This is a male in his 50's who was lying face down on the pavement stating that his chest was "killing him." He stated it felt like his previous MI. H/o 2 prior stents. Skin was cool and clammy. He started to vomit. He had this prehospital ECG recorded at time zero:
A follow up ECG about 15 minutes later was nearly identical except that there was no PVC:
|I have estimated the QTc as 418ms. If you do not recognize this as STEMI, you can use the formula (STE60V3 = 2.5, QT = 418, RAV4 = 5.5) and you get 25.85 which is pretty much diagnostic of STEMI.|
The medic called in an anteroseptal STEMI and transmitted the EKG. To the chagrin of the medic, the ED MD thought that it was not a STEMI and did not activate the cath lab.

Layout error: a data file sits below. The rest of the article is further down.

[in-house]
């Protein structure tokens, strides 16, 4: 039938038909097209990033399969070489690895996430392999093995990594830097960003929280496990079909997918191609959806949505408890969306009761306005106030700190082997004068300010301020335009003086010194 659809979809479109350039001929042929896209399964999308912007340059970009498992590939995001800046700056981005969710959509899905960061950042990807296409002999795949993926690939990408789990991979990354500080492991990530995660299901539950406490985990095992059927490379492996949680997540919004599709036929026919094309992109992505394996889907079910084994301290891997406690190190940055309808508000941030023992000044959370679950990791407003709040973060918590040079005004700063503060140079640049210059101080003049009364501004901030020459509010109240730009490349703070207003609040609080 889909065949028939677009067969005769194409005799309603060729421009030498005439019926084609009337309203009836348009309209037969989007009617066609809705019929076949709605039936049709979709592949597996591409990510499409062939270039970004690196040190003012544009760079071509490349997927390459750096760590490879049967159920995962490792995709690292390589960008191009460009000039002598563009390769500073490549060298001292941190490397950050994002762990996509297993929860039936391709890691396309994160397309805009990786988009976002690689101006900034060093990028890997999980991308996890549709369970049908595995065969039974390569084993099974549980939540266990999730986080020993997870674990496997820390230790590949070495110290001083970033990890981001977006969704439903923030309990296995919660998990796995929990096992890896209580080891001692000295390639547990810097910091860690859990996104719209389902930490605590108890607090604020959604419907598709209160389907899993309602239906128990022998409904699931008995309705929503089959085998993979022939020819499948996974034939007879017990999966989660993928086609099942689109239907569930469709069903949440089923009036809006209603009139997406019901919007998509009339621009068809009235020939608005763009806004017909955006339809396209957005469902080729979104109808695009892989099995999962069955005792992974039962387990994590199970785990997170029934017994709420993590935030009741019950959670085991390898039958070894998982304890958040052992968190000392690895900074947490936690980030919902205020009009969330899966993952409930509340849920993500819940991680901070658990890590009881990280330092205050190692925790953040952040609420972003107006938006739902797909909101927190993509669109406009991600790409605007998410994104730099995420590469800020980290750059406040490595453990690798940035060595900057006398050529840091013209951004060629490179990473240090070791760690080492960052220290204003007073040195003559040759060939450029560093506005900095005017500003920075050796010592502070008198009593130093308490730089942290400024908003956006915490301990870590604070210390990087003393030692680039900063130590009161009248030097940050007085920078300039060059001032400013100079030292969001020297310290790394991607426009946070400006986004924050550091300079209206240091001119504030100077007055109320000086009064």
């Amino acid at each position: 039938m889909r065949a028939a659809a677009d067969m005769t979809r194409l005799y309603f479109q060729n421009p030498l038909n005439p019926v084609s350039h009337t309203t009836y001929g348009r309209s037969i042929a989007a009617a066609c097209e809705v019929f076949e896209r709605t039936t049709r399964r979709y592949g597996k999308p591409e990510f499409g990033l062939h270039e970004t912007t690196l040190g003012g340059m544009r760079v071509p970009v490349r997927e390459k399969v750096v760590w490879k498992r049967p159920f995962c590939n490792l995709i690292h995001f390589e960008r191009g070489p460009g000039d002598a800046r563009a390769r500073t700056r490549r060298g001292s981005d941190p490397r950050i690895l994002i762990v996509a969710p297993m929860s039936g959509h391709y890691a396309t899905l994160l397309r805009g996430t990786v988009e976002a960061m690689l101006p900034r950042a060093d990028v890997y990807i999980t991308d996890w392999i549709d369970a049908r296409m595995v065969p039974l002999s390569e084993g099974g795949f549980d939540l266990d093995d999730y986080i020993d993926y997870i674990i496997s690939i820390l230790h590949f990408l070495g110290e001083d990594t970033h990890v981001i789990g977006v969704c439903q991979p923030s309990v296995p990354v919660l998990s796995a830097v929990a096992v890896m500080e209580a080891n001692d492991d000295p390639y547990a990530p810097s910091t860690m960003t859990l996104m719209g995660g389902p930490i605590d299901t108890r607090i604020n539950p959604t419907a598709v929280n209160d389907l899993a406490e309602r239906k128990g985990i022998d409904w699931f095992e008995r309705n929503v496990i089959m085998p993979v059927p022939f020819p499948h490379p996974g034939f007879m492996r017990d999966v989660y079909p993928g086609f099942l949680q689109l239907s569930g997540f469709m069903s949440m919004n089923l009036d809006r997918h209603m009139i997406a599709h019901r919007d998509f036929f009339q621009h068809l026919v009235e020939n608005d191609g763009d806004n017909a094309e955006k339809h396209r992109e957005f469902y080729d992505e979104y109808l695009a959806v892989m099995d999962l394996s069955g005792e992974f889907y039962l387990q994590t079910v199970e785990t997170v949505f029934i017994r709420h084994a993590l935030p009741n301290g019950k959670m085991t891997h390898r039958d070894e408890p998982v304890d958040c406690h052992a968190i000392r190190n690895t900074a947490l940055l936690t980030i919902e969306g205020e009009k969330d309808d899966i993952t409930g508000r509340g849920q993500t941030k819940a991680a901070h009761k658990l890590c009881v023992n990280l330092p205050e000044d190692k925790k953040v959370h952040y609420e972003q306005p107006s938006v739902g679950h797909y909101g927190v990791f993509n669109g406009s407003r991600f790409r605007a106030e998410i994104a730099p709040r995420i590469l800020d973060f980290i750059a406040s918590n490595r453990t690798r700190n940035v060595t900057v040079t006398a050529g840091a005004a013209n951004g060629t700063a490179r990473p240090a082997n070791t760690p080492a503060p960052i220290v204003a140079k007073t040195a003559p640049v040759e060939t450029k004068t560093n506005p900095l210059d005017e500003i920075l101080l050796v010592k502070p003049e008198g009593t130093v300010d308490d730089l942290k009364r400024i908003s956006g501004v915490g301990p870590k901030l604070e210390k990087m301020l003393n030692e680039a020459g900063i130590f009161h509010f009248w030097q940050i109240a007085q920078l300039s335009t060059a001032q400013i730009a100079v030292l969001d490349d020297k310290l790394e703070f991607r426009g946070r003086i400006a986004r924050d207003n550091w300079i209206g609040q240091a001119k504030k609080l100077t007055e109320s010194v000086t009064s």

At t = 4 hours 15 minutes (255 minutes), the troponin returned positive and the patient was becoming hypotensive. He was taken for PCI of a 98% occluded LAD and 100% occluded circumflex.
The patient survived. I don't have further info, but I suspect there was substantial myocardial loss.
1. Listen closely to the medics. They often know more about EKGs than you do (this message is for all emergency physicians and cardiologists).
2. Take advantage of all information. PVC's often give you a lot of information. See also this case and this case.
3. Use the anterior STEMI formula. I have found since my study that it is incredibly accurate. I use it all the time to help confirm or refute my readings.